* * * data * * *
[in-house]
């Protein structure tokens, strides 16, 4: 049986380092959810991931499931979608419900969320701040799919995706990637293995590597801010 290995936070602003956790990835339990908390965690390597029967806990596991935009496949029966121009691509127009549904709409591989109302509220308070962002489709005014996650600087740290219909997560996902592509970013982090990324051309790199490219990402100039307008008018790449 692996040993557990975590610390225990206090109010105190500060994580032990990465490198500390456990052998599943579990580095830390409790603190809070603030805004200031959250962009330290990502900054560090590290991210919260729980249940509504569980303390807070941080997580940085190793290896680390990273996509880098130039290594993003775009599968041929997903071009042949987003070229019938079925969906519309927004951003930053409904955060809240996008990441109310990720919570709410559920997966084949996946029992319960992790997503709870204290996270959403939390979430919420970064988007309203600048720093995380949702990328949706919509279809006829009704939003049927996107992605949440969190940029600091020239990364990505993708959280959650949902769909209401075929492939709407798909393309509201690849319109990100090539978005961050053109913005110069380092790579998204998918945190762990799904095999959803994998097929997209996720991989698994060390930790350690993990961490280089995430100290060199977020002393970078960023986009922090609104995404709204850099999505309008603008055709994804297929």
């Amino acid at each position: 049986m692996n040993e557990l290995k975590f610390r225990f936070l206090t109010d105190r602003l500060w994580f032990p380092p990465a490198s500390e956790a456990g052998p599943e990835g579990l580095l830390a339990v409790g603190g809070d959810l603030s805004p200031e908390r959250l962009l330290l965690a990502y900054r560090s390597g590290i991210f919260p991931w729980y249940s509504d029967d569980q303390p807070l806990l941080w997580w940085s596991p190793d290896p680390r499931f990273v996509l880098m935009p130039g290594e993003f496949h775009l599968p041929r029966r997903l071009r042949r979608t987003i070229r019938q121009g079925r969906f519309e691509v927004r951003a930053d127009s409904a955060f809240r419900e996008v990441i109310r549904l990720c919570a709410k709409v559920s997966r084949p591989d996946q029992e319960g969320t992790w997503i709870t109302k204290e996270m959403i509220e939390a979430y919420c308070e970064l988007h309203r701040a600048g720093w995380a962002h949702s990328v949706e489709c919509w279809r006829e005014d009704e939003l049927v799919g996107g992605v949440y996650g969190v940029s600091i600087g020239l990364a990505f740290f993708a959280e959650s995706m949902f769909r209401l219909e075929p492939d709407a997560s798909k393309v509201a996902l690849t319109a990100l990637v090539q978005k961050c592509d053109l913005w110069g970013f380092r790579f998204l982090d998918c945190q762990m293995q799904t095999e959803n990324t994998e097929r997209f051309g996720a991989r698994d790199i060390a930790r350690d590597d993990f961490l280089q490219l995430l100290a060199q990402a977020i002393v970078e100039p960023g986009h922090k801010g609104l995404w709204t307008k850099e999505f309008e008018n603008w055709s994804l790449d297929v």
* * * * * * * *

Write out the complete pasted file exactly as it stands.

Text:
[in-house]
């Protein structure tokens, strides 16, 4: 049986380092959810991931499931979608419900969320701040799919995706990637293995590597801010 290995936070602003956790990835339990908390965690390597029967806990596991935009496949029966121009691509127009549904709409591989109302509220308070962002489709005014996650600087740290219909997560996902592509970013982090990324051309790199490219990402100039307008008018790449 692996040993557990975590610390225990206090109010105190500060994580032990990465490198500390456990052998599943579990580095830390409790603190809070603030805004200031959250962009330290990502900054560090590290991210919260729980249940509504569980303390807070941080997580940085190793290896680390990273996509880098130039290594993003775009599968041929997903071009042949987003070229019938079925969906519309927004951003930053409904955060809240996008990441109310990720919570709410559920997966084949996946029992319960992790997503709870204290996270959403939390979430919420970064988007309203600048720093995380949702990328949706919509279809006829009704939003049927996107992605949440969190940029600091020239990364990505993708959280959650949902769909209401075929492939709407798909393309509201690849319109990100090539978005961050053109913005110069380092790579998204998918945190762990799904095999959803994998097929997209996720991989698994060390930790350690993990961490280089995430100290060199977020002393970078960023986009922090609104995404709204850099999505309008603008055709994804297929």
């Amino acid at each position: 049986m692996n040993e557990l290995k975590f610390r225990f936070l206090t109010d105190r602003l500060w994580f032990p380092p990465a490198s500390e956790a456990g052998p599943e990835g579990l580095l830390a339990v409790g603190g809070d959810l603030s805004p200031e908390r959250l962009l330290l965690a990502y900054r560090s390597g590290i991210f919260p991931w729980y249940s509504d029967d569980q303390p807070l806990l941080w997580w940085s596991p190793d290896p680390r499931f990273v996509l880098m935009p130039g290594e993003f496949h775009l599968p041929r029966r997903l071009r042949r979608t987003i070229r019938q121009g079925r969906f519309e691509v927004r951003a930053d127009s409904a955060f809240r419900e996008v990441i109310r549904l990720c919570a709410k709409v559920s997966r084949p591989d996946q029992e319960g969320t992790w997503i709870t109302k204290e996270m959403i509220e939390a979430y919420c308070e970064l988007h309203r701040a600048g720093w995380a962002h949702s990328v949706e489709c919509w279809r006829e005014d009704e939003l049927v799919g996107g992605v949440y996650g969190v940029s600091i600087g020239l990364a990505f740290f993708a959280e959650s995706m949902f769909r209401l219909e075929p492939d709407a997560s798909k393309v509201a996902l690849t319109a990100l990637v090539q978005k961050c592509d053109l913005w110069g970013f380092r790579f998204l982090d998918c945190q762990m293995q799904t095999e959803n990324t994998e097929r997209f051309g996720a991989r698994d790199i060390a930790r350690d590597d993990f961490l280089q490219l995430l100290a060199q990402a977020i002393v970078e100039p960023g986009h922090k801010g609104l995404w709204t307008k850099e999505f309008e008018n603008w055709s994804l790449d297929v």